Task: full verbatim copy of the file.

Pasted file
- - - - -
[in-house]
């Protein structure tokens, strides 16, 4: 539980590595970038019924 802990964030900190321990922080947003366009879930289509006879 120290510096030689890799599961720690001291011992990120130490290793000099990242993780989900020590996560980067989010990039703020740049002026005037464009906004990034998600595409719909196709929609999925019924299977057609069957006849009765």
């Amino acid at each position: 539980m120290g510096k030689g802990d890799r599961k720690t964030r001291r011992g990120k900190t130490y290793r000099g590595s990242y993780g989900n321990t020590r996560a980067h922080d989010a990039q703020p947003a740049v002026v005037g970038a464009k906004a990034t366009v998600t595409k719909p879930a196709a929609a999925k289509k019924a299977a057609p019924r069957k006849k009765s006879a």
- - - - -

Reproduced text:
[in-house]
């Protein structure tokens, strides 16, 4: 539980590595970038019924 802990964030900190321990922080947003366009879930289509006879 120290510096030689890799599961720690001291011992990120130490290793000099990242993780989900020590996560980067989010990039703020740049002026005037464009906004990034998600595409719909196709929609999925019924299977057609069957006849009765």
């Amino acid at each position: 539980m120290g510096k030689g802990d890799r599961k720690t964030r001291r011992g990120k900190t130490y290793r000099g590595s990242y993780g989900n321990t020590r996560a980067h922080d989010a990039q703020p947003a740049v002026v005037g970038a464009k906004a990034t366009v998600t595409k719909p879930a196709a929609a999925k289509k019924a299977a057609p019924r069957k006849k009765s006879a």